Students begin creating a game of Pong
Students create the first stage of a game of Pong, including a game board and two paddles
Students build interactivity into the game, allowing each paddle to be controlled by keypresses.
Pens/pencils for the students, fresh whiteboard markers for teachers
Class poster (List of rules, language table, course calendar)
Language Table (see below)
Animation Design Worksheet
- Setting up the paddlesIn Unit 3, you practiced decomposing simple animations into their data structures and functions. Let’s consider how a 2-player game of Pong works: There are two "players", each represented by a paddle on either side of the screen. Each paddle can move up and down, as long as they remain on the screen. There is also a ping-pong ball, which moves at any angle and can be on or off the screen. Let’s start out by adding the paddles, making sure they can move up and down, and then we’ll add the ball later.
Using a blank Animation Design Worksheet, figure out how the paddles behave throughout the game, and decide what Data Structure you’ll need to represent those behaviors.
Students should realize that each paddle is simply a y-coordinate, since neither paddle can ever move left or right.
Here is one possible structure that we could use to model the two players: We can imagine a few sample pongState instances, in which the paddles are at different locations on the screen. If you haven’t already, it would be a good idea to define a sample state for when the game starts, and maybe two other states where the paddles are at other locations.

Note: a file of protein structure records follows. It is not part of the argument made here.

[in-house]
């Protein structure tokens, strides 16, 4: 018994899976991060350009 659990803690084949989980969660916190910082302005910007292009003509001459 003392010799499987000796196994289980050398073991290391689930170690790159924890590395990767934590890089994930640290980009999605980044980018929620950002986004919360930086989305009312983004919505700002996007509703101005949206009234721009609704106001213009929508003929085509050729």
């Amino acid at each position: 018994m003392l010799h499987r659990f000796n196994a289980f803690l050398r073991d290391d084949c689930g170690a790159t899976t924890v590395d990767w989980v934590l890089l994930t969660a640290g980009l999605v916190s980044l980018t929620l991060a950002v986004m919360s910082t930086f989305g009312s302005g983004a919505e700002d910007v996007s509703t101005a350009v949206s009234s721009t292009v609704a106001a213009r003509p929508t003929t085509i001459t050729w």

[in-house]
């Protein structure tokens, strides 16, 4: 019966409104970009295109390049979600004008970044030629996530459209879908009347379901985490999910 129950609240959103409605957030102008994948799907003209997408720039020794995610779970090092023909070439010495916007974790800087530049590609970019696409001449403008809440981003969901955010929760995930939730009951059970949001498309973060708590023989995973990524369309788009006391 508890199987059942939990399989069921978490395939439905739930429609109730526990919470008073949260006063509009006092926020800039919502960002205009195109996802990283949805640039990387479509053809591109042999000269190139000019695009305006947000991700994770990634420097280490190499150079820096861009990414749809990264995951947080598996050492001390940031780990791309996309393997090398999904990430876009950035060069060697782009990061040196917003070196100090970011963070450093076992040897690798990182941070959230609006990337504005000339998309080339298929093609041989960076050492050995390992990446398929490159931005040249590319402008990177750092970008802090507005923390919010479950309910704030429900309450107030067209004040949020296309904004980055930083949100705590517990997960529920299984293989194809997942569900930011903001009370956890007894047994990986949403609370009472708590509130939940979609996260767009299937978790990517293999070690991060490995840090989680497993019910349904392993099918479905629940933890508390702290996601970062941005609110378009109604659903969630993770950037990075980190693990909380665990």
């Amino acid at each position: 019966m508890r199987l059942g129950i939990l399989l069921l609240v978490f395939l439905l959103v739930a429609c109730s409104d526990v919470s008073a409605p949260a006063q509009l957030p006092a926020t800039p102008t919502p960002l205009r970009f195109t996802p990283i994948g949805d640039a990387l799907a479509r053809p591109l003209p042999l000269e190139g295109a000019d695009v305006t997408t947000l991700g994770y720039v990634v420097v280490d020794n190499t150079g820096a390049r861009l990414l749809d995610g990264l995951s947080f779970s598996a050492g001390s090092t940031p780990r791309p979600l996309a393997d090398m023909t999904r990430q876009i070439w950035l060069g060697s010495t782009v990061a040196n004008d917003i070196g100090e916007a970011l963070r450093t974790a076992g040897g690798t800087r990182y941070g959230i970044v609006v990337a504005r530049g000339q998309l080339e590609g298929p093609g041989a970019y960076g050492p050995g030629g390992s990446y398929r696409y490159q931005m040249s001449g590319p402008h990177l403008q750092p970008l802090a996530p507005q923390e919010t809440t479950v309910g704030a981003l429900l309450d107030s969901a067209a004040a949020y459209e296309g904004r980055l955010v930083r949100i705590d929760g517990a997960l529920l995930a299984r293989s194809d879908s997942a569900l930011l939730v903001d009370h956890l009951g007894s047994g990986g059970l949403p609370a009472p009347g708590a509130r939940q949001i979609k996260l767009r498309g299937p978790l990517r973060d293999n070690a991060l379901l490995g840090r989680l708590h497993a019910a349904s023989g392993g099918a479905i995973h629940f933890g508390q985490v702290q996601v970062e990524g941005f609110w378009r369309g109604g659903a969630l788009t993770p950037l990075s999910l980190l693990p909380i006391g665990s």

- We’ll need to answer some questions, in order to write our draw-state function.
What will the paddles look like?
What does the background look like?
How wide is the background? How tall is it?
Define the function draw-state, and try drawing your sample PongState instances to make sure they look the way you expect them to.
- The paddles don’t move on their own, so right now there’s no next-state-tick function. However, they DO move when a user hits a key! That means we’ll need to define next-state-key, and answer a few questions in the process:
What key makes paddle1Y increase? Decrease?
What key makes paddle2Y increase? Decrease?
How much does each paddle move when it goes up or down?
What happens if some other key is pressed?
Use the Design Recipe to write the code for next-state-key
Have students discuss their answers to these questions, before moving on to next-state-key.
At this point, we know how to change the pongState in response to a keypress and how to draw that pongState as an image. Let’s build a reactor, which uses a pongState instance as the starting state and hooks up these functions to the on-key and to-draw event handlers. When you run this reactor with interact(pong-react), you should see your initial instance drawn on the screen, and the paddle positions should change based on the keys you press! Do all four keys do what you expect them to do? What happens if you hit some other key?
- Right now, what happens if you keep moving one of the paddles up or down? Will it go off the edge of the screen? We should prevent that!
Take a few minutes and discuss with your partner: what needs to change to stop the paddles from going offscreen? You can use an Animation Design Worksheet if you want to be precise. Once you have a strategy that you feel confident about, take 15 minutes to try it out!
Give the class 2-3 minutes to discuss, and then have different teams share back before they start to implement.